It is said that with great power comes great responsibility. And, the Millennium City, which claims to have changed the landscape of urban India, has miles to go before it can stand out as the land of promise that not just nurtures dreams, but also keeps the dreamers safe in its cradle.
With more than 300 people losing their lives in road accidents every year, the city desperately needs to improve its road infrastructure and related paraphernalia.
Even as a World Health Organisation report suggests that the burden of disease of road accidents is comparable to TB or malaria in the developing world, Indian cities have largely ignored the fact that road and traffic safety are a stepping stone in achieving the Millennium Development Goals.
“About 25 per cent of the total hospital beds are occupied by victims of road traffic accidents. For this, the health department has a contingency plan that can accommodate 50 patients from this category. The plan is a part of the disaster management plan that was chalked out five years ago,” said Dr Sanjay Narula, senior medical officer and head of the casualty ward at Gurgaon Civil Hospital.
According to Dr Naresh Trehan, chairperson and managing director of Medanta - The Medicity, with the increase in number of highways and expressways, the number of road traffic accidents is bound to see a spurt as well.
Though successive governments in Haryana have gifted the city numerous expressways — it has earned the epithet of the City of Expressways — making the roads safe and traffic flow smooth have not figured prominently in the political schemes of development. “Transport is the basis of sustainable development; you cannot build a city first and then ask transport to follow. All development should be transport-led,” says Rohit Baluja, president, Institute of Road Traffic Education, New Delhi.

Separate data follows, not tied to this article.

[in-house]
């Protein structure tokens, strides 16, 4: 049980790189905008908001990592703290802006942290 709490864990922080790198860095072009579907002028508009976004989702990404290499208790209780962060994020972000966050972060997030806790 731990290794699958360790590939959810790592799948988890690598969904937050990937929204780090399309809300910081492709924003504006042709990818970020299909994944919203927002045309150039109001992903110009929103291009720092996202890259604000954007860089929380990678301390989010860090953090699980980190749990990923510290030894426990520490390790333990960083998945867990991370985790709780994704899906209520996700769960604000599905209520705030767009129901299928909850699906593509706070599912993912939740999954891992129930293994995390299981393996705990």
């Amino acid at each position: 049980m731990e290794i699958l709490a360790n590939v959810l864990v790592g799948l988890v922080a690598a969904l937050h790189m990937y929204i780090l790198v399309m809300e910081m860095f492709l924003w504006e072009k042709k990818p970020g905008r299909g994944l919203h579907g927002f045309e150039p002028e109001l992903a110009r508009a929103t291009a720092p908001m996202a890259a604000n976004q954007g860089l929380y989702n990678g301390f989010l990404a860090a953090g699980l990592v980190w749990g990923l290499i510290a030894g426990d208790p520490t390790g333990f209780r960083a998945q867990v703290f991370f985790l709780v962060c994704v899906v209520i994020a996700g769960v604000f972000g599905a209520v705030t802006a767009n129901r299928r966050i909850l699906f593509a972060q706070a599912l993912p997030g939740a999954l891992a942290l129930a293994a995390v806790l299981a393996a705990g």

The traffic in the city and on and along the expressways, most significantly the Gurgaon-Delhi Expressway, has been mired by a range of problems, from paucity of traffic cops to faulty road engineering. Police commissioner Alok Mittal, in his numerous interactions with HT, had said, “I accept that traffic management is the biggest challenge to the police force in the city. There is a paucity of traffic cops, just a handful of 300, which is why most of the new recruits, who will be inducted most probably by the end of July, will be channelled into traffic duty.”
The most bugging of malaises for Gurgaon traffic have been either the lack of or broken service roads, especially along the Gurgaon-Delhi expressway; traffic lights that do not function properly and are without a power back-up; poorly engineered roundabouts and roads; absence of pedestrian walkways and foot-over-bridges or underpasses; and, as the State Crime Records Bureau recorded in a report last year, overspeeding and overloading. Absence of traffic sense is another problem area, which when coupled with skeletal public transport system, spell mayhem for commuters.
“The three most severe problems with traffic management in Gurgaon are: First, residents have no traffic sense — they deliberately disobey traffic rules and that cuts across class lines. Second, Gurgaon is still in the process of development and thus numerous construction works, like the Rapid Metro, are going on which disturb the traffic. Third, there are no alternate routes to travel to nearby places,” said assistant commissioner of police (traffic) Ravinder Tomar.
Traffic police data shows that over 200 people have got killed on Gurgaon roads this year.